“It’s the end of a decade, and another ten years gone.” – ABBA, Happy New Year, 1980.
As we say farewell to 2019 today, we also say goodbye to a decade that saw significant changes in Barbados and the rest of the world. Some of those changes took us by surprise, others were planned, while other measures seem to have been implemented without clear and rational thought beforehand, leading to lots of back-pedalling, filling in the blanks, and other complications that could have been avoided if things were done correctly in the first instance. Brexit, anyone?
This has become an issue in Barbados over the past year when new legislation has come before the Upper House in particular. Independent Senator Monique Taitt and Opposition Senator Caswell Franklyn have taken the current administration to task on numerous occasions in that regard. They have often said that some of the legislation brought before them was not properly drafted, certain phrases were unclear in terms of their meanings, and they did not get enough time to go through the documents properly before the session.
Outside of the Parliamentary realm, another example manifested itself with the arrival of the long-awaited new garbage trucks to our shores over the holiday weekend.
As the trucks landed, the Sanitation Service Authority workers and their union representatives complained that the new vehicles were not configured in a way that complied with their normal working practices. Specifically, there were only two seats in the cab when, generally speaking, the trucks carry one driver and two loaders; and the platform where loaders stand was on the side rather than the back of the truck, as has been the custom for years. Yes, the trucks are being retrofitted to the correct specification, but when the much-trumpeted decision to purchase new trucks was being discussed a while ago, were the workers not consulted? Did the relevant authorities not look at the existing models and ask the coachbuilders to put together something similar? The cost of this retrofitting exercise may be negligible in the wider scheme of things, but let us hope that these flaws are corrected with the next batch of trucks before they land here.
So, we are on our way to resolving our garbage truck dilemma. Now, we are faced with the Transport Board venturing into previously uncharted waters with electric buses. A local firm recently put together a prototype electric bus based on an old unit the Transport Board once owned. It did a test run with the Prime Minister and other Government officials before making an appearance in the Independence Day parade.
Ideally, if it has not already started, this prototype should be on the road getting tested under different weather conditions and bus routes, with the opportunity for drivers to let the manufacturers know what they will need to change and so on. If a supplier has been identified for the other buses scheduled to be imported into the island, a demo bus should be on the island going through the paces as well.
We also ask, will the existing charging stations set up by Megapower work for these vehicles or will they need a more heavy-duty model? These stations will have to be strategically located in the bus terminals and depots, and be capable of charging a bus for a full day’s work. After all, a bus with a full load of passengers cannot pull into the parking lot of a shopping mall and sit for two hours to recharge its batteries!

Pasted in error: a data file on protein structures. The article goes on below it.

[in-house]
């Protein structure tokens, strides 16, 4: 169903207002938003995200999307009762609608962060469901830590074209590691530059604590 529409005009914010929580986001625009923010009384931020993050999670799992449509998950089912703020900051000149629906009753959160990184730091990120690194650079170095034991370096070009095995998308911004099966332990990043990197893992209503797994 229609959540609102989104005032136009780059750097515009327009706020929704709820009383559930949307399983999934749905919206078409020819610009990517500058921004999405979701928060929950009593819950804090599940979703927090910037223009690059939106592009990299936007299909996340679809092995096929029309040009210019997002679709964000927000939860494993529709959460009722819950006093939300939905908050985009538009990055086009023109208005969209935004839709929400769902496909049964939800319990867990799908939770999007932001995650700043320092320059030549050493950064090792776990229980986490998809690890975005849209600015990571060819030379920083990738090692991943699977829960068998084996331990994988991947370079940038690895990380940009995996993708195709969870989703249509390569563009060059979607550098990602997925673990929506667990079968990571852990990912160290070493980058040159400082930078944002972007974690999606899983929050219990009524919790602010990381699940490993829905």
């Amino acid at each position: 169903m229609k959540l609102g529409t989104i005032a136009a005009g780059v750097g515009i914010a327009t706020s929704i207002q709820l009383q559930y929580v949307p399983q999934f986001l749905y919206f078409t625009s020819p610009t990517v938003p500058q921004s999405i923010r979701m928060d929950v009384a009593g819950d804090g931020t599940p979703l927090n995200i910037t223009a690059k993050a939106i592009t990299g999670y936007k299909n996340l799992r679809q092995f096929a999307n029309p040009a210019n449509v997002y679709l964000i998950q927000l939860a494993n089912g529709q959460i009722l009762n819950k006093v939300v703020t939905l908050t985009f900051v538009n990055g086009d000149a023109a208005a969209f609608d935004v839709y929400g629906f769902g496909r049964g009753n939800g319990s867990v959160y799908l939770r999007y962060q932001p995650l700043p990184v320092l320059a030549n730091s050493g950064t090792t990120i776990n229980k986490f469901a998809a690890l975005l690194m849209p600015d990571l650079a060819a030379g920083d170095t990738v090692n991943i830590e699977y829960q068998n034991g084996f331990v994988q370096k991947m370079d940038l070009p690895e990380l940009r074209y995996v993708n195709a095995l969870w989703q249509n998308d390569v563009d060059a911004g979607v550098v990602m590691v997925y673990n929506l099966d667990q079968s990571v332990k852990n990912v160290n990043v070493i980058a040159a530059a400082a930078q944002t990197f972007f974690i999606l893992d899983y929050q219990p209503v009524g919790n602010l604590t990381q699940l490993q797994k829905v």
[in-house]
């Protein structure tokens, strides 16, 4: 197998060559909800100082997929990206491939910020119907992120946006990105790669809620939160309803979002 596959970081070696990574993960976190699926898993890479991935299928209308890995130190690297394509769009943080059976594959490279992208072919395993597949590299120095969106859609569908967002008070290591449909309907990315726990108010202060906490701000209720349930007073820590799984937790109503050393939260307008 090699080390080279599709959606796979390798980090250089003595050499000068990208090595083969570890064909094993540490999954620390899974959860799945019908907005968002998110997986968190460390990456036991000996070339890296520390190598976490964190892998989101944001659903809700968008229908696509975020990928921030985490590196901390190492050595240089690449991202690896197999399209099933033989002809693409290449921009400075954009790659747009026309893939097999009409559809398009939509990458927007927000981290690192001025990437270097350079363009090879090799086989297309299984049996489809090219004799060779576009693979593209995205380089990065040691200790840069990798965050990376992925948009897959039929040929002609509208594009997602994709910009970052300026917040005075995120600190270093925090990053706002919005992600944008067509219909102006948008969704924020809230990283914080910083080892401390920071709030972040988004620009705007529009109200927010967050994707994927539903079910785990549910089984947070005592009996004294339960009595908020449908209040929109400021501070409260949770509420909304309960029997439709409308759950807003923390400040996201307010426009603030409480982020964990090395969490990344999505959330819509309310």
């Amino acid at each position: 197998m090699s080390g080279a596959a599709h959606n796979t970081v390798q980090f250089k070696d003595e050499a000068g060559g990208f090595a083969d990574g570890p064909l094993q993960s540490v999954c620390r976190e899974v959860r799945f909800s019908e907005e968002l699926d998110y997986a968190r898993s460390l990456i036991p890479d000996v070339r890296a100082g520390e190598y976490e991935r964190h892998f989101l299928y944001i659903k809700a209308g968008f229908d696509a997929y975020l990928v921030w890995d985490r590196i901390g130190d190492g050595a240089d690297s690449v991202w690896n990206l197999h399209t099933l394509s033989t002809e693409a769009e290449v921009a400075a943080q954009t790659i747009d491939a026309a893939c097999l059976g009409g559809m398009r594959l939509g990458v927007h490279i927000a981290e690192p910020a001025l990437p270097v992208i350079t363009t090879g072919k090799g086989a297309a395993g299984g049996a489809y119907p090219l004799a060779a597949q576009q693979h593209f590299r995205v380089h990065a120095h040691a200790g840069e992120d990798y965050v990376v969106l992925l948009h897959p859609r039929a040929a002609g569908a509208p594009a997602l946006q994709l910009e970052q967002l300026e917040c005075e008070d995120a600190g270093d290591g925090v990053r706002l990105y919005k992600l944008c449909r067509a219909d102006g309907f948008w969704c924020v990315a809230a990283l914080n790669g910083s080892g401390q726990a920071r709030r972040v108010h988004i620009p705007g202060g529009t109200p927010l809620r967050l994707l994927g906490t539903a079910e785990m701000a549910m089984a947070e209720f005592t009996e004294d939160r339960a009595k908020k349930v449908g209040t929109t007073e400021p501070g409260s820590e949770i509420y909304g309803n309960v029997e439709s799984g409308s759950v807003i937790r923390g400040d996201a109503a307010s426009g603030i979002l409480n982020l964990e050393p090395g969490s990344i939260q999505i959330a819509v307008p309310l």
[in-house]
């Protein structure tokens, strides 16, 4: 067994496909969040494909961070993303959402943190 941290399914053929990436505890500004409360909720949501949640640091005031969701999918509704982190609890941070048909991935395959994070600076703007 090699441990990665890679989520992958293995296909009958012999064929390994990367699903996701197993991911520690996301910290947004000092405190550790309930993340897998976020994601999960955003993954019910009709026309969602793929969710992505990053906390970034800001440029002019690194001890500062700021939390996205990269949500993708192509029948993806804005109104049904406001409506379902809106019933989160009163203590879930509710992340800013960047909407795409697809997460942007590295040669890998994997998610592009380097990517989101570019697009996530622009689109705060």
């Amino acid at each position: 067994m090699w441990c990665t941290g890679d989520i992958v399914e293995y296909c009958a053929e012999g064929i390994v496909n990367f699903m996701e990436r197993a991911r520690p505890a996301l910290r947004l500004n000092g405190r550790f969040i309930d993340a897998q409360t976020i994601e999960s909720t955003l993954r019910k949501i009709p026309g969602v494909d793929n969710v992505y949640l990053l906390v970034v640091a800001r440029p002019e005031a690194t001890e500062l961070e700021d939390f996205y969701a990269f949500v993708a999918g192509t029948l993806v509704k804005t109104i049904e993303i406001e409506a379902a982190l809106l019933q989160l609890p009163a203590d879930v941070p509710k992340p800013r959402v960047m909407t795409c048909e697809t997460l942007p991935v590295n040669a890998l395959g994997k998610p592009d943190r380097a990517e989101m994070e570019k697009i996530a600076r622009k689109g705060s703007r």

Usually, when the established car dealers introduce new models, the manufacturers either send representatives to the island to train the mechanics, or mechanics go to the company’s regional training centres to familiarize themselves with the vehicles. Will the Transport Board do the same, and include the sub-contractors who might be called upon to repair these electric buses in the future? The Samuel Jackman Prescod Institute of Technology is planning to introduce courses dealing with electric and hybrid vehicles to its Auto Mechanics Division soon, and that should help, given that we plan to move to an all-electric fleet of state-owned vehicles by 2030.
We have, in principle, paved the way for the legalization of the medicinal and sacramental use of marijuana, but it still is not clear exactly how this will work. We approved a number of cannabinoids for the Barbados Drug Service formulary in July this year, but have doctors been approving them for their patients, and, if so, have they been flying off the shelves or only being used as a last resort as experts recommend?
On the other hand, Government must be commended for the approach it is taking to the People’s Assemblies local government proposal, in terms of putting their basic idea to the public in the form of town hall meetings and allowing Barbadians to share their thoughts and views on the matter. We pray that those ideas are given full consideration before a final decision is made if we indeed go that route.
There are many goals for Barbados to accomplish by 2030. Now is the time to start planning in earnest, getting the people it will affect the most involved in the planning process, and not bringing anything to fruition until all questions are answered in a satisfactory way and we have contingencies in place in case our well-laid plans do not work out. That Bajan proverb is very instructive: “Taking time ain’t laziness.”